“But if today is really in honor of a hundred children murdered in war,” he said, “is today a day for a thrilling show?

“The answer is yes, on one condition: that we, the celebrants, are working consciously and tirelessly to reduce the stupidity and viciousness of ourselves and of all mankind.” (254–5).

Such statements share the logic of Vonnegut’s pessimism outlined above, but they are colored here by a certain blind optimism. Minton and his wife are the first to die in the apocalyptic series of events at the novel’s end. They go down with the castle’s parapet, done in precisely by their human dignity, good manners, and emotional proportion, which prove completely inadequate in the face of real disaster (258–9). It’s a grim death, for both the Mintons and the humanist tradition they represent, but one that seems more fitting each year with the passing of the liberal humanist tradition that, in the rise of violent nationalisms and right-wing politics, marks millennial history.

Still, Vonnegut’s own understanding and depiction the branches of knowledge seem deeply problematic, rooted in a series of ideological binaries that leave each one lacking in some form or another. For the most part, Cat’s Cradle pits the sciences against the humanities, contrasting the concrete but cold truthfulness of the former with the soothing romantic falseness of the latter, and this distinction is in turn backed up by a series of cultural distinctions that are at once gendered, racial, and certainly political:



Remember, for instance, the clash between the calculating doctors and the caroling girl pool or, see, for instance, the early encounter between Dr. Breed, whose manner is “civilized, optimistic, capable, serene” and the author-narrator who sees himself in comparison as “bristly, diseased, cynical” (27). With these rather juvenile distinctions, Vonnegut’s work contributes to the crisis it seeks to address. His novel adopts such distinctions and constructs its plot around them, thereby naturalizing what are essentially social constructions and undermining all knowledge production in the process.

Even when Vonnegut tries to imagine more intensive or dynamic systems of knowledge production—a true unity of arts and sciences, for instance—he remains suspicious of any progress. On a large scale, the original social experiment of San Lorenzo proves a complete disaster. Johnson and McCabe thought a crafty mix of religion and political science might save the people from themselves, but their creation amounts to little more than the “demoniacal squirrel cage” it replaced, its citizens still living in “misery and muck,” caught between a government they disrespect and a religion that dupes them (124, 133). In turn, forced to play one-sided roles in this political passion play, Johnson and McCabe grow insane. “As young men, they had pretty much been alike, had both been half-angel, half-pirate,” but they paid a “terrible price in agony for the happiness of the people—McCabe knowing the agony of the tyrant and Bokonon knowing the agony of the saint” (175). Frank and the narrator retry the experiment on different terms, as a technocrat and a public relations expert, but their plan stalls on the same conundrums. Frank’s pitch sounds reasonable in theory: “You’re a worldly person, used to meeting the public; and I’m a technical person, used to working behind the scenes, making things go” (196). As it turns out, the arrangement only permits an abdication of responsibility on both ends; Frank quickly dismisses all of the moral issues pertaining to governance as beyond his ken, while the narrator, like Bokonon before him, abandons historical and scientific truth for the sake of manufactured miracles and soothing lies (223–5).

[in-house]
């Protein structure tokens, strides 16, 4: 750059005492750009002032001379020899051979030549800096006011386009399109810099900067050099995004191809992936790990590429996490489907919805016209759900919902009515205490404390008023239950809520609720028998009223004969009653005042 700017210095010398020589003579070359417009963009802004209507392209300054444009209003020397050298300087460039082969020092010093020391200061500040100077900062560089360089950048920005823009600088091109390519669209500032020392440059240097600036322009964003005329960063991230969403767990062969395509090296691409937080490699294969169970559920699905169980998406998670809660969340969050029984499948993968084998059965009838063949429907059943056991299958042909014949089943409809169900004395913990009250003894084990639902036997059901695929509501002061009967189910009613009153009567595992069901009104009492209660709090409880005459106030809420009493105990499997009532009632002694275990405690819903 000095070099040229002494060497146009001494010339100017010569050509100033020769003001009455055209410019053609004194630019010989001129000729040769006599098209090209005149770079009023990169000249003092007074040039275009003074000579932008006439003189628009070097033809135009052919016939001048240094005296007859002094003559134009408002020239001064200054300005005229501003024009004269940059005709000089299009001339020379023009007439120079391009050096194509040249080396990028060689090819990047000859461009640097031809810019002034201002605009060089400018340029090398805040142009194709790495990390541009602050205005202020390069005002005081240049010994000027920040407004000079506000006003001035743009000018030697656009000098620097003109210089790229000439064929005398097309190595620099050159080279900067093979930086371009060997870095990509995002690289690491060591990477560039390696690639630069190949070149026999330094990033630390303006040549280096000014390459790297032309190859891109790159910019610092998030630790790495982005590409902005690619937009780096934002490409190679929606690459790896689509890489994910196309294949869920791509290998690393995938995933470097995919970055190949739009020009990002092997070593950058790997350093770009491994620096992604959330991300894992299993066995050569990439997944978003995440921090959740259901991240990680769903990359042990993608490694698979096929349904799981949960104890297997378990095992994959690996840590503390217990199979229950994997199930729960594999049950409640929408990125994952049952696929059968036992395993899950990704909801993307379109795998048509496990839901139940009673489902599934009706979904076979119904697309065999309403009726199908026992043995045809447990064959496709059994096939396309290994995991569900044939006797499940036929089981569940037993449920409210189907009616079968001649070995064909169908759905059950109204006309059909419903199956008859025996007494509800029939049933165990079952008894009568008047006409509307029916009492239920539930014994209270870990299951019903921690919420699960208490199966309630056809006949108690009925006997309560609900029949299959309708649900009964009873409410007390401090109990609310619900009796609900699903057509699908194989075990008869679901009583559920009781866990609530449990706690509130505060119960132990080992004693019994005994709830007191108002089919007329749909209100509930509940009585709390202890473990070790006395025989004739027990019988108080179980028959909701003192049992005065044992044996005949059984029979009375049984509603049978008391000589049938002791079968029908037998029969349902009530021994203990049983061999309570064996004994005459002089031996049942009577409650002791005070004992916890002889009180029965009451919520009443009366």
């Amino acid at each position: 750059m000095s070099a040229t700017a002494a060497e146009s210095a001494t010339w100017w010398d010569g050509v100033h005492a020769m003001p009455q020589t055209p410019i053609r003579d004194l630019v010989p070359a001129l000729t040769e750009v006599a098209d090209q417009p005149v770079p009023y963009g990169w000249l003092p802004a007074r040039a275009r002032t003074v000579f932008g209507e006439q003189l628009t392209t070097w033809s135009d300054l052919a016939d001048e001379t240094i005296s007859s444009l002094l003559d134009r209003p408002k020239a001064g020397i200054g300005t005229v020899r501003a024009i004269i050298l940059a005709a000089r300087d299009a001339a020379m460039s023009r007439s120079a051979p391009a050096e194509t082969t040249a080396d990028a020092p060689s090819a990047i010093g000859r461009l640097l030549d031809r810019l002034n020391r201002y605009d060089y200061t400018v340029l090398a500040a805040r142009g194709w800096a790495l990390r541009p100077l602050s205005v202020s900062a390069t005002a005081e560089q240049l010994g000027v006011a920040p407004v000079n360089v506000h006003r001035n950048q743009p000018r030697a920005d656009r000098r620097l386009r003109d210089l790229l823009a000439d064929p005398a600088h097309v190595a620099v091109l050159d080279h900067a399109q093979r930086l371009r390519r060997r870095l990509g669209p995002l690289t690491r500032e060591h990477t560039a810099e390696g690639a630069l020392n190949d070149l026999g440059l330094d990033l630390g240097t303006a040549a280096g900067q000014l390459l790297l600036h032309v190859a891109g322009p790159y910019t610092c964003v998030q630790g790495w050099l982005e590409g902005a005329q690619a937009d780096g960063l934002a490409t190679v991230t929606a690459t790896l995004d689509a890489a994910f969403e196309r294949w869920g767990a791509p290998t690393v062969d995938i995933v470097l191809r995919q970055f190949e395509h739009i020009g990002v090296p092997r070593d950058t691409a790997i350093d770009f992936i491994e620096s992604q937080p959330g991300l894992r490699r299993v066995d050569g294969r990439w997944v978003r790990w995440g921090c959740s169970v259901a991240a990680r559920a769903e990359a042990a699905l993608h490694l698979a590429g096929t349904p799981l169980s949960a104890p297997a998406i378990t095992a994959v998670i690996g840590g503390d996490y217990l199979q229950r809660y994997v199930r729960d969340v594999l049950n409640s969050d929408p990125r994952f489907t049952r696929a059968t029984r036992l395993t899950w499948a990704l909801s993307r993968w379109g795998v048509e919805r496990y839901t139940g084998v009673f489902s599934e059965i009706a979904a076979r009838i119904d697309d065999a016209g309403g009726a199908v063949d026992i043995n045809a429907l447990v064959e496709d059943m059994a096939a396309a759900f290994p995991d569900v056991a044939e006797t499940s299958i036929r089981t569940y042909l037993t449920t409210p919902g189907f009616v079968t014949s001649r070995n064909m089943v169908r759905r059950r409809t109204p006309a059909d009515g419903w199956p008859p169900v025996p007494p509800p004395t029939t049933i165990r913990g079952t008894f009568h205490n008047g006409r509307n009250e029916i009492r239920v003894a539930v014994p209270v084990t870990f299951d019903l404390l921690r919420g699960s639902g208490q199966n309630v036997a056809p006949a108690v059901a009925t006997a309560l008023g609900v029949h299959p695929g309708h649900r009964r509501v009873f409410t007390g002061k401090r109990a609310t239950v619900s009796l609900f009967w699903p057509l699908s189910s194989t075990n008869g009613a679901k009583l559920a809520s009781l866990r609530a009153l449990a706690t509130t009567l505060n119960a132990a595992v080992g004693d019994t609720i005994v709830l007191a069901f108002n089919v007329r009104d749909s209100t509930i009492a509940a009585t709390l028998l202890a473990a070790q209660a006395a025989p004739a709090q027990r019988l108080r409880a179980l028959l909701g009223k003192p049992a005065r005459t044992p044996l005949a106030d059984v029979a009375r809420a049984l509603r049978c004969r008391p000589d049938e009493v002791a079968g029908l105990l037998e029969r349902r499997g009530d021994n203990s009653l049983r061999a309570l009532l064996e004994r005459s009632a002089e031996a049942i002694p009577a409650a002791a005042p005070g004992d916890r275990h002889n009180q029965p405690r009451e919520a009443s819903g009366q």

Vonnegut explores similar accommodations on a smaller scale, when considering the health of the individual. The philanthropist-doctor Julian Castle seeks to treat “the whole patient,” body as well as soul. As a doctor committed to making the human being feel better, he believes that his scientific code covers extra-scientific practices—aspirin as well as boko-maru (170–1; 219). Similarly, as a writer, the narrator seeks to humanize science and scientize humanism. He originally believed that his book about the first atomic bomb could be factual as well as “Christian” (1). Later, at the urging of Julian Castle, he thinks of the writer as a drug salesman and imagines a “book to read to people who are dying or in terrible pain” (153). He considers an overhaul of the 23rd Psalm, but drops the idea when he learns that Bokonon already tried and failed to produce anything better (154). Vonnegut’s commitment to this line of thinking reaches its idealistic climax late in Cat’s Cradle, in a beautifully constructed discussion between the Castles and the narrator about the possibility of a writers’ strike:

“I’m thinking of calling a general strike of all writers until mankind finally comes to its senses. Would you support it?”

“Do writers have a right to strike? That would be like the police or the firemen walking out.”